Intrapleural 'outside-in' gene therapy: therapeutics for organs of the chest via gene transfer to the pleura. Review uri icon

Overview

MeSH

  • Adenoviridae
  • Dependovirus
  • Gene Transfer Techniques
  • Genetic Vectors

MeSH Major

  • Genetic Therapy
  • Immunologic Factors
  • Lung Neoplasms
  • Mesothelioma
  • Pleura
  • alpha 1-Antitrypsin
  • alpha 1-Antitrypsin Deficiency

abstract

  • The pleural space is an attractive site for using viral vectors to deliver gene products to the lung parenchyma, other thoracic structures and the systemic circulation. The advantages of intrapleural gene transfer using viral vectors include: (i) easy accessibility; (ii) large surface area; (iii) ability to provide high concentrations of secreted gene products to chest structures; (iv) low risk of detrimental effects of possible vector-induced inflammation compared with intravascular delivery; and (v) because it is local, lower vector doses can be used to deliver therapeutic genes to thoracic structures than less efficient systemic routes. Examples of pleural gene transfer include the use of adenovirus vectors to treat mesothelioma by transiently expressing genes that encode toxic proteins, immunomodulatory molecules or anti-angiogenesis factors. Intrapleural delivery of adeno-associated viral vectors represents an efficient strategy to treat alpha1-antitrypsin (alpha1AT) deficiency, achieving high lung and systemic therapeutic levels of alpha1AT. Intrapleural delivery of gene transfer vectors holds promise for the treatment of diseases requiring transient, localized gene expression, as well as sustained expression of genes to correct hereditary disorders requiring localized or systemic expression of the therapeutic protein.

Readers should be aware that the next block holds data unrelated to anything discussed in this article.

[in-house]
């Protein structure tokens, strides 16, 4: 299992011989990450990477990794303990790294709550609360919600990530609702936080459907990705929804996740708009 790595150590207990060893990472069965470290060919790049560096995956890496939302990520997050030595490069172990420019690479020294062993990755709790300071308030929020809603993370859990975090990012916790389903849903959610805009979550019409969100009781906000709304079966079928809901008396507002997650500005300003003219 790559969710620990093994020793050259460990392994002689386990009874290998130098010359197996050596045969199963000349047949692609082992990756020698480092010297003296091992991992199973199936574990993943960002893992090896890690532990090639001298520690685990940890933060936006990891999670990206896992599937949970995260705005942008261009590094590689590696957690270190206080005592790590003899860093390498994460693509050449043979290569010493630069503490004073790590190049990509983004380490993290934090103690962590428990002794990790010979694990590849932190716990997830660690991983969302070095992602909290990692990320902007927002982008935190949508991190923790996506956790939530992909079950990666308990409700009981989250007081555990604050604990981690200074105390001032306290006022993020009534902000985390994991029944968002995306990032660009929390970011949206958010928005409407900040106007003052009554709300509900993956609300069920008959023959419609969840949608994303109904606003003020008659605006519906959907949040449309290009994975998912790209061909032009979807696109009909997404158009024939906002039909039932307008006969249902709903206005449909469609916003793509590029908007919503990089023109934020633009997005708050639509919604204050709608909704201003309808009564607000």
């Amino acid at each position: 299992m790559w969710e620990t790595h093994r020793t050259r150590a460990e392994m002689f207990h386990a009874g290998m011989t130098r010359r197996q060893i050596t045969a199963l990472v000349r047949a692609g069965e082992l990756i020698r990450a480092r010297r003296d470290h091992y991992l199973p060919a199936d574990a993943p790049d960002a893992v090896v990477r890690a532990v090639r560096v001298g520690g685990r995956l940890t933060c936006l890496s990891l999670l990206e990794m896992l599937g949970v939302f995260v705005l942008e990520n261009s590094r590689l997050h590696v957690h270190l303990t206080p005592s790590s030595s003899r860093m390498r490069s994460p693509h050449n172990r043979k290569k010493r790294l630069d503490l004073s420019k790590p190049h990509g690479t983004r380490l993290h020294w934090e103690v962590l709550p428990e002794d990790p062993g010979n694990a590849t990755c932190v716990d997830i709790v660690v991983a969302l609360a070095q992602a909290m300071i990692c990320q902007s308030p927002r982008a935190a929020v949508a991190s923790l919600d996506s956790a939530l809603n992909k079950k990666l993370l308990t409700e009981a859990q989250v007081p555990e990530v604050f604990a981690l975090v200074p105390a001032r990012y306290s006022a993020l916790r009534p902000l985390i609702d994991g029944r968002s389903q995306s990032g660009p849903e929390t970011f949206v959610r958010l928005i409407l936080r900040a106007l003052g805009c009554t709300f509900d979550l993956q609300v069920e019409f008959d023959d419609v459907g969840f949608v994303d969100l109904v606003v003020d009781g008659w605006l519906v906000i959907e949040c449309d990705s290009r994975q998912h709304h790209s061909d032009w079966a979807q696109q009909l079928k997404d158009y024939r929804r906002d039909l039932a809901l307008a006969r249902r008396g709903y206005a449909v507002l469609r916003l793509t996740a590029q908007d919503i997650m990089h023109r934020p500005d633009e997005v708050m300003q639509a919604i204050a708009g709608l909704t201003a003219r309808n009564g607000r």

publication date

  • October 2005

has subject area

  • Adenoviridae
  • Dependovirus
  • Gene Transfer Techniques
  • Genetic Therapy
  • Genetic Vectors
  • Immunologic Factors
  • Lung Neoplasms
  • Mesothelioma
  • Pleura
  • alpha 1-Antitrypsin
  • alpha 1-Antitrypsin Deficiency

Research

keywords

  • Journal Article
  • Review

Identity

Language

  • eng

PubMed ID

  • 16248279

Additional Document Info

start page

  • 440

end page

  • 453

volume

  • 7

number

  • 5